In his letters from Zell-am-See, Lawrence had expressed his engagement with the mountains expressed principally in terms of his health. He was grateful to them for being cooler than Baden-Baden – a sentiment which was to recur in his letters up until his last stay in Switzerland in 1928. He also expressed some revulsion from the Alps. On 17th August 1921 he wrote to Scofield Thayer:
It snowed on the mountains here and seven people fell down a glacier for ever and I foreswore the north. I loathe the smell of snow in my nostrils. I loathe the accurse white element grinning under heaven. I shall die if I don’t eat yellow figs within a fortnight. I am going south. Yea, I am going imperially over the Brenner. I am going south. […] I am going south. No more snow. (4L 73)
Ursula’s urge towards the South in Women in Love is here reproduced; and he went on to write the novella in which the mockery of Alpine ecstasy is accorded more weight than is Gerald’s of Gudrun’s.
After leaving Zell-am-See in August 1921 he did not return to the Alps until November 1925. He did not, in the interim, engage with the mountains of Mexico or New Mexico anywhere near as intimately or strongly (which is not to claim that he did not engage with them importantly). Having recreated his own greatest Alpine ecstasy in Mr Noon, and expressed his greatest scepticism of the same in The Captain’s Doll, his period of intense imaginative engagement with the high mountains was over. He stayed in November 1925 in Kastanienbaum near Luzern, crossed the Alps in July 1926, and travelled in October 1926 from Paris to Florence via Lausanne – but without mentioning the mountains in his letters.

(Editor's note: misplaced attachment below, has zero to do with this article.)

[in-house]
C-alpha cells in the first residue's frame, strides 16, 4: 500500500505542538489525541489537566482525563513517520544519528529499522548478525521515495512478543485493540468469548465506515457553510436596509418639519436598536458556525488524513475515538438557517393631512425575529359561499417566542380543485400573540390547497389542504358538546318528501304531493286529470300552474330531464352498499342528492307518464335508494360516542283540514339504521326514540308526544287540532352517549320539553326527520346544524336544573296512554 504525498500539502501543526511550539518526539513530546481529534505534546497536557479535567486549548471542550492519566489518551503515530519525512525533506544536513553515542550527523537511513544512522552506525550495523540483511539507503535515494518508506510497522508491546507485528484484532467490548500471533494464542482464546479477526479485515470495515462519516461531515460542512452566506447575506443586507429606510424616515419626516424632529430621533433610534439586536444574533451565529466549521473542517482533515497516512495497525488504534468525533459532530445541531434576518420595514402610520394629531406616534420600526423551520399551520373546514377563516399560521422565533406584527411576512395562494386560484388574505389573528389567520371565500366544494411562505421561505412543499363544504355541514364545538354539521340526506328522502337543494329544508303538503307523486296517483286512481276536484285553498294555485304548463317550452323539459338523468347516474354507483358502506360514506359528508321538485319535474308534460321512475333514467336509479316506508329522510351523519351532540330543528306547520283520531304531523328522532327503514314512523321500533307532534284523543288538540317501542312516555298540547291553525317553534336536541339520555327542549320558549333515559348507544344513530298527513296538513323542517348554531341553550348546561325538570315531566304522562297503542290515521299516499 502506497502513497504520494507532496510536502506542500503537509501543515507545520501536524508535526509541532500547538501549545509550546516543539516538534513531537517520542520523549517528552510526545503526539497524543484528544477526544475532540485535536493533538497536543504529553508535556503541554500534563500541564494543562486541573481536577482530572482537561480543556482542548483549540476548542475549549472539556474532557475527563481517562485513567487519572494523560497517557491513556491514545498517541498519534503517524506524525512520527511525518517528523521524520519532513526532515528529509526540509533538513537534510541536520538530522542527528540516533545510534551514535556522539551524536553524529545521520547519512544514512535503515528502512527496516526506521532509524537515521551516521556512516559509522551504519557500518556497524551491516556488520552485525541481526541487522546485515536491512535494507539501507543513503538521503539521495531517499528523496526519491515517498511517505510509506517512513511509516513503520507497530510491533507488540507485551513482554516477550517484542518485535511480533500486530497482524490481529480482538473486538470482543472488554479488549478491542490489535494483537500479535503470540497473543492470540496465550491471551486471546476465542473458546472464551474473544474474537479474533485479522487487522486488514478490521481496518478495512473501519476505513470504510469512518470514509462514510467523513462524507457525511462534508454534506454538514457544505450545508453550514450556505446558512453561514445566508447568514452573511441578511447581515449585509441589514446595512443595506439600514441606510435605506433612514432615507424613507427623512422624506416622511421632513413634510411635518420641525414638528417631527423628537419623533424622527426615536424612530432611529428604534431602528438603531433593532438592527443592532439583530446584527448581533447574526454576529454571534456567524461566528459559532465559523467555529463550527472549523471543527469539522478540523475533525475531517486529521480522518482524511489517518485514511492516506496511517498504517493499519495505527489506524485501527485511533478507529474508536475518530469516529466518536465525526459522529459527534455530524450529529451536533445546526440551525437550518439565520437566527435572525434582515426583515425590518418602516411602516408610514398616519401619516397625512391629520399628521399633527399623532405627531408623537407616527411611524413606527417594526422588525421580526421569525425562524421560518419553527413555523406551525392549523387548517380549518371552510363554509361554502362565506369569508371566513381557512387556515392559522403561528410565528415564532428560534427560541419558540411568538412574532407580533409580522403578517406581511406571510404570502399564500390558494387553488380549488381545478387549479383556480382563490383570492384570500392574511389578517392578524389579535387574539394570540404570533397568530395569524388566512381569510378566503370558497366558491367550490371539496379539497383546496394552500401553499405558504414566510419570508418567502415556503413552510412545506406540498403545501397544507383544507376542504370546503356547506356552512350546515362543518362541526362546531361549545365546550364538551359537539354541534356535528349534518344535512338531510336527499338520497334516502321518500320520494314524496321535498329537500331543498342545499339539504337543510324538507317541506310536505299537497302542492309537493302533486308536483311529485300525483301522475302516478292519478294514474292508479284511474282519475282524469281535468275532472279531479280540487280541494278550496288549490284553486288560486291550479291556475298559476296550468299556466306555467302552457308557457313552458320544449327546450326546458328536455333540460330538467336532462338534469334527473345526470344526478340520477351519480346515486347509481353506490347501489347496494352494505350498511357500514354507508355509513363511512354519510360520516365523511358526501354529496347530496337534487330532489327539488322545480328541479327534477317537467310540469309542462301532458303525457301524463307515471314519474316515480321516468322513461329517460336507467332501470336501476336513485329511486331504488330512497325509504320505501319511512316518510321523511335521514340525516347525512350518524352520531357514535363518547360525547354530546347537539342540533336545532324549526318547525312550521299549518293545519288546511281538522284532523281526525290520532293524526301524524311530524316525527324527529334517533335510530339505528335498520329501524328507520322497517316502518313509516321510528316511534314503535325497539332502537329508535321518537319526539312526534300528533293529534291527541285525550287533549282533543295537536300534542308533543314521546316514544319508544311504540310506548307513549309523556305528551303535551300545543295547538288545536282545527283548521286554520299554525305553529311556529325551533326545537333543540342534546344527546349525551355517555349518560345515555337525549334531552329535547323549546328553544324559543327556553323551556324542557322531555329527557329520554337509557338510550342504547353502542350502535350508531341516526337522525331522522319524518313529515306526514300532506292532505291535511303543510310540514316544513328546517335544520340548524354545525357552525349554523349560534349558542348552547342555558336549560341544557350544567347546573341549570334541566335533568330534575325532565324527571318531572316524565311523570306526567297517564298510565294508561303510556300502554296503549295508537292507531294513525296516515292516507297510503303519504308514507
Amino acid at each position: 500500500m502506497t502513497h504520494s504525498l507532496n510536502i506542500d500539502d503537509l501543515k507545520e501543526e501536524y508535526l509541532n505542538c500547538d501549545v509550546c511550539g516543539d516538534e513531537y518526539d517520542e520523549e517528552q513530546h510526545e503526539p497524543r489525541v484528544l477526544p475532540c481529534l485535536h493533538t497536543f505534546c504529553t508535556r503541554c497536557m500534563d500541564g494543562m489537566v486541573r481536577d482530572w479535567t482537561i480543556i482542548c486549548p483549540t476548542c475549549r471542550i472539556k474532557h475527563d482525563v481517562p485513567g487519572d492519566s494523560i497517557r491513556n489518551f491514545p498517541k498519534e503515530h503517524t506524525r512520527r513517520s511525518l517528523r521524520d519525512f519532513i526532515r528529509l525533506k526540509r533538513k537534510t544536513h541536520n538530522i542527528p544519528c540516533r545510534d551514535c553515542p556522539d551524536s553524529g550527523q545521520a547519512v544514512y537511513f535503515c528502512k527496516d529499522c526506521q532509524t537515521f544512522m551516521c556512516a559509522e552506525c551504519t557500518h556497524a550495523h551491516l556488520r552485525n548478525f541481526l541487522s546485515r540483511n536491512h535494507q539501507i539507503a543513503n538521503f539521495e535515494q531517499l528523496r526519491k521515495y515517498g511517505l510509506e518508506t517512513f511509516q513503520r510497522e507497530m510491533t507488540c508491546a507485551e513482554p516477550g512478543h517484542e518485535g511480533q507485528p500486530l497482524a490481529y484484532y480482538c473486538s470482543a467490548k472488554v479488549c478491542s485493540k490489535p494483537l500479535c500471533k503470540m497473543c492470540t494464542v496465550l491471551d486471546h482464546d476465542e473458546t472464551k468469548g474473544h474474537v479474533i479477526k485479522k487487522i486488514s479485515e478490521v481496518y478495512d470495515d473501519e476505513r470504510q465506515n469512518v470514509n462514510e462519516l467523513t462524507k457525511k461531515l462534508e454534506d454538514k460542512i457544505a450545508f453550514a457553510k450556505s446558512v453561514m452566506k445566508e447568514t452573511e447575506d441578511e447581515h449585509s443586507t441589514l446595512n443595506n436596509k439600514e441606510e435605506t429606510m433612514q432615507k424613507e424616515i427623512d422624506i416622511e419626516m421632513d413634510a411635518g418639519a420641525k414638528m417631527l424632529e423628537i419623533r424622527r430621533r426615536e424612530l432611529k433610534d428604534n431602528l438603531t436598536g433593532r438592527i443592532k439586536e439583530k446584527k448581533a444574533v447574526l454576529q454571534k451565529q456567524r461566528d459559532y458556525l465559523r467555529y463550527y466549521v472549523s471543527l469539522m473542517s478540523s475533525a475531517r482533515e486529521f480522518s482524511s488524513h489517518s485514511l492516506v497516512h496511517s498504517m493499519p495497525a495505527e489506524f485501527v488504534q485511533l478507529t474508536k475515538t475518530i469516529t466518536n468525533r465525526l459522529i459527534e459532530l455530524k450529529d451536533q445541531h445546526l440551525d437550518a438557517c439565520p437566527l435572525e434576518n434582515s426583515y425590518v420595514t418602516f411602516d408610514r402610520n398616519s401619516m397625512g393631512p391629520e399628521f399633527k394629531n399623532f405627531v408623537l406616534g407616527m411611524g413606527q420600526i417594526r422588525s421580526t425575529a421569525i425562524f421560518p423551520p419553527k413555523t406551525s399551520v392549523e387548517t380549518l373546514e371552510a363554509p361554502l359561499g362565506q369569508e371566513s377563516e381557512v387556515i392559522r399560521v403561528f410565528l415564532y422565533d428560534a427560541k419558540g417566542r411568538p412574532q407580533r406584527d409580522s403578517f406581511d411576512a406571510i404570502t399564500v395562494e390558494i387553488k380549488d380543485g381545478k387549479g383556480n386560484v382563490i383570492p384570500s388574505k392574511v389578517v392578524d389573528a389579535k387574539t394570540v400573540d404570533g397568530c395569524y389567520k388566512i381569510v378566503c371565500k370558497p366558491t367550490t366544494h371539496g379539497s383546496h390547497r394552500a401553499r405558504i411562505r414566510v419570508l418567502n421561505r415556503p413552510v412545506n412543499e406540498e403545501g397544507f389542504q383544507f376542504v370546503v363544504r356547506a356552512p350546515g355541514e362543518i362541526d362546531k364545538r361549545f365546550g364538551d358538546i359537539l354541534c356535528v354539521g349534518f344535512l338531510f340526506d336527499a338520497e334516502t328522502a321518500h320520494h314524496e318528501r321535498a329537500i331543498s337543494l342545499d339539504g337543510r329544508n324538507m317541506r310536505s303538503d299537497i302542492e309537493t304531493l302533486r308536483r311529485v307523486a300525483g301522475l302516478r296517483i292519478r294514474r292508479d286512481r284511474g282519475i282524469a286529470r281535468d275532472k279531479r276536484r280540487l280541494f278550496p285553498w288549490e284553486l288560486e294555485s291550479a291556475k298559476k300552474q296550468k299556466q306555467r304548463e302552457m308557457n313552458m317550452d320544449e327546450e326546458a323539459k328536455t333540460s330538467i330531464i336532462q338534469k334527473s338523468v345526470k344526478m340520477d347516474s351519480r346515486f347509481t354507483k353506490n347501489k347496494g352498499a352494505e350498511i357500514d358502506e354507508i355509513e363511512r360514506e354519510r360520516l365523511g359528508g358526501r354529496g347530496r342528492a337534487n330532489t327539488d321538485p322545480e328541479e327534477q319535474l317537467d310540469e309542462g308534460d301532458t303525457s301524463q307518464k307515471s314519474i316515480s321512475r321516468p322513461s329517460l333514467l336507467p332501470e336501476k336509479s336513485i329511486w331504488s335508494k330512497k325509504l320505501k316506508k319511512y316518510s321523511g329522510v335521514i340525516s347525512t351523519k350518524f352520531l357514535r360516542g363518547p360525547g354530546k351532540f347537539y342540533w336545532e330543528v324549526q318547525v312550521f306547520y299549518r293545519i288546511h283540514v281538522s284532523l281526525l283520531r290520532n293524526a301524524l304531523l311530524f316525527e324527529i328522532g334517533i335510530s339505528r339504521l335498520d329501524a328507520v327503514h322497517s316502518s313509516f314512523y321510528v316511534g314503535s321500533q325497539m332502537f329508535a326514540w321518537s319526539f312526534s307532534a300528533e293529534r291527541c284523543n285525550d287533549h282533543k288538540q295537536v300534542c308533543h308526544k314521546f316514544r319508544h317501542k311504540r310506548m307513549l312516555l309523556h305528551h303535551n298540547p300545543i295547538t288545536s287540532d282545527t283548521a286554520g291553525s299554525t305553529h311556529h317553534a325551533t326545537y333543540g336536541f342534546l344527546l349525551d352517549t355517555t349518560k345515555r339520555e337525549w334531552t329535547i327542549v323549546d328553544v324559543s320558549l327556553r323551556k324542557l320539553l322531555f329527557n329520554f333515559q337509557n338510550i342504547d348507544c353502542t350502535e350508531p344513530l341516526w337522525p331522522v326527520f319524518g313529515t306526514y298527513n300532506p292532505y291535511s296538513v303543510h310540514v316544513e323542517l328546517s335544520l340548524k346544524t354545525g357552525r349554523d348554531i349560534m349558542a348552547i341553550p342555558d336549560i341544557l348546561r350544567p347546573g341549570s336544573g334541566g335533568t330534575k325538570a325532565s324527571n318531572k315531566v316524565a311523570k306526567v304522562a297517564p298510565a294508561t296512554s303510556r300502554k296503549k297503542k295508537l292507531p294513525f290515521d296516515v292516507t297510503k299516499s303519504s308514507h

Yet in 1927 and 1928 he spent more time in the Alps than at any previous point in his life. The reason was the opposite of the thirst for the eternal felt by the Prussian Officer’s orderly; he reached for the mountains in order to prolong his warm, physical life. He spent most of August 1927 in Villach in Austria, describing the mountains predominantly in terms of their coolness, and how good they were for his bronchials. Five months later he returned for a six-week winter stay at Les Diablerets, Switzerland: “a tonic, after Italy” (6L 271). Again, his distrust of Alpine absoluteness resurfaces: “I am no snow-bird, I hate the stark and shroudy whiteness, white and black. It offends the painter in one – it is so uniform – only sometimes lovely contours, and pale blue gleams. But against life.” (6L 277) His conclusion sums up one contradiction of his stay there: “I rather hate snow: look on it however as a medicine” (6L 279).